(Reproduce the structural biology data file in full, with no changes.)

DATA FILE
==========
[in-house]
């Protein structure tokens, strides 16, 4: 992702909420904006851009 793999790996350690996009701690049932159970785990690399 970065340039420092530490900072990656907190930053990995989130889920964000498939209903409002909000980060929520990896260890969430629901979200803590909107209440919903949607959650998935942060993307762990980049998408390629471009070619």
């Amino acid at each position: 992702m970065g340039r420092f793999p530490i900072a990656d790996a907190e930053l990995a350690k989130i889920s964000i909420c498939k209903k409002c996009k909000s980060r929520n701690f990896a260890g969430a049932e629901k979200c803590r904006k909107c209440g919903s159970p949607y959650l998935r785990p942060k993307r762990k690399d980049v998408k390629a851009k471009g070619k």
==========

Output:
[in-house]
């Protein structure tokens, strides 16, 4: 992702909420904006851009 793999790996350690996009701690049932159970785990690399 970065340039420092530490900072990656907190930053990995989130889920964000498939209903409002909000980060929520990896260890969430629901979200803590909107209440919903949607959650998935942060993307762990980049998408390629471009070619």
């Amino acid at each position: 992702m970065g340039r420092f793999p530490i900072a990656d790996a907190e930053l990995a350690k989130i889920s964000i909420c498939k209903k409002c996009k909000s980060r929520n701690f990896a260890g969430a049932e629901k979200c803590r904006k909107c209440g919903s159970p949607y959650l998935r785990p942060k993307r762990k690399d980049v998408k390629a851009k471009g070619k």